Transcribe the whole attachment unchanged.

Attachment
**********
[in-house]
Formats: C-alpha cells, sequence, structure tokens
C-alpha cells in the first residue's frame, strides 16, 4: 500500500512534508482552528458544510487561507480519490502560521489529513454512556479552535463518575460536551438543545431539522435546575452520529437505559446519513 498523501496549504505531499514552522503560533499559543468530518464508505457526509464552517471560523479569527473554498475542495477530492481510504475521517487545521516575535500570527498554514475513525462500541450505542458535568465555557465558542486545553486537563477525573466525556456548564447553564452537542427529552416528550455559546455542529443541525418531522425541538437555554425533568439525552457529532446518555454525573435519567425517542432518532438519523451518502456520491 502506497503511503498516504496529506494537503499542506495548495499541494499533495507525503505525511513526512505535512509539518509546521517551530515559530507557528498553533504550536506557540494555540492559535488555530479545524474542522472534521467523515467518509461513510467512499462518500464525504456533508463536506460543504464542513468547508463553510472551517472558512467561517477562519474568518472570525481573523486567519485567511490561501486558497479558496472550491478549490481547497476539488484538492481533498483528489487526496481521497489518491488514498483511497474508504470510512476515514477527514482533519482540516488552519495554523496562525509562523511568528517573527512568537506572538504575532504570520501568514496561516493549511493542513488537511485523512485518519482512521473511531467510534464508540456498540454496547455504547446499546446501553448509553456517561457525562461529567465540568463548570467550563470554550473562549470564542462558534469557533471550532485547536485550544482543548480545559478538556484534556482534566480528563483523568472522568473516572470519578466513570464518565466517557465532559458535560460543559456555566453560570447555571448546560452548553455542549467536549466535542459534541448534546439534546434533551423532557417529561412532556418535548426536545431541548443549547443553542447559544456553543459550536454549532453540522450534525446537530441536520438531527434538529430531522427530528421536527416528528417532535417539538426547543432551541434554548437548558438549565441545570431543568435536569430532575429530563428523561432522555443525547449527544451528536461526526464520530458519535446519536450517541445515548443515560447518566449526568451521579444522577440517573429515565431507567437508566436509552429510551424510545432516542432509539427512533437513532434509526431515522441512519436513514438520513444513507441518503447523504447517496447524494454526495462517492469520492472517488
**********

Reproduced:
[in-house]
Formats: C-alpha cells, sequence, structure tokens
C-alpha cells in the first residue's frame, strides 16, 4: 500500500512534508482552528458544510487561507480519490502560521489529513454512556479552535463518575460536551438543545431539522435546575452520529437505559446519513 498523501496549504505531499514552522503560533499559543468530518464508505457526509464552517471560523479569527473554498475542495477530492481510504475521517487545521516575535500570527498554514475513525462500541450505542458535568465555557465558542486545553486537563477525573466525556456548564447553564452537542427529552416528550455559546455542529443541525418531522425541538437555554425533568439525552457529532446518555454525573435519567425517542432518532438519523451518502456520491 502506497503511503498516504496529506494537503499542506495548495499541494499533495507525503505525511513526512505535512509539518509546521517551530515559530507557528498553533504550536506557540494555540492559535488555530479545524474542522472534521467523515467518509461513510467512499462518500464525504456533508463536506460543504464542513468547508463553510472551517472558512467561517477562519474568518472570525481573523486567519485567511490561501486558497479558496472550491478549490481547497476539488484538492481533498483528489487526496481521497489518491488514498483511497474508504470510512476515514477527514482533519482540516488552519495554523496562525509562523511568528517573527512568537506572538504575532504570520501568514496561516493549511493542513488537511485523512485518519482512521473511531467510534464508540456498540454496547455504547446499546446501553448509553456517561457525562461529567465540568463548570467550563470554550473562549470564542462558534469557533471550532485547536485550544482543548480545559478538556484534556482534566480528563483523568472522568473516572470519578466513570464518565466517557465532559458535560460543559456555566453560570447555571448546560452548553455542549467536549466535542459534541448534546439534546434533551423532557417529561412532556418535548426536545431541548443549547443553542447559544456553543459550536454549532453540522450534525446537530441536520438531527434538529430531522427530528421536527416528528417532535417539538426547543432551541434554548437548558438549565441545570431543568435536569430532575429530563428523561432522555443525547449527544451528536461526526464520530458519535446519536450517541445515548443515560447518566449526568451521579444522577440517573429515565431507567437508566436509552429510551424510545432516542432509539427512533437513532434509526431515522441512519436513514438520513444513507441518503447523504447517496447524494454526495462517492469520492472517488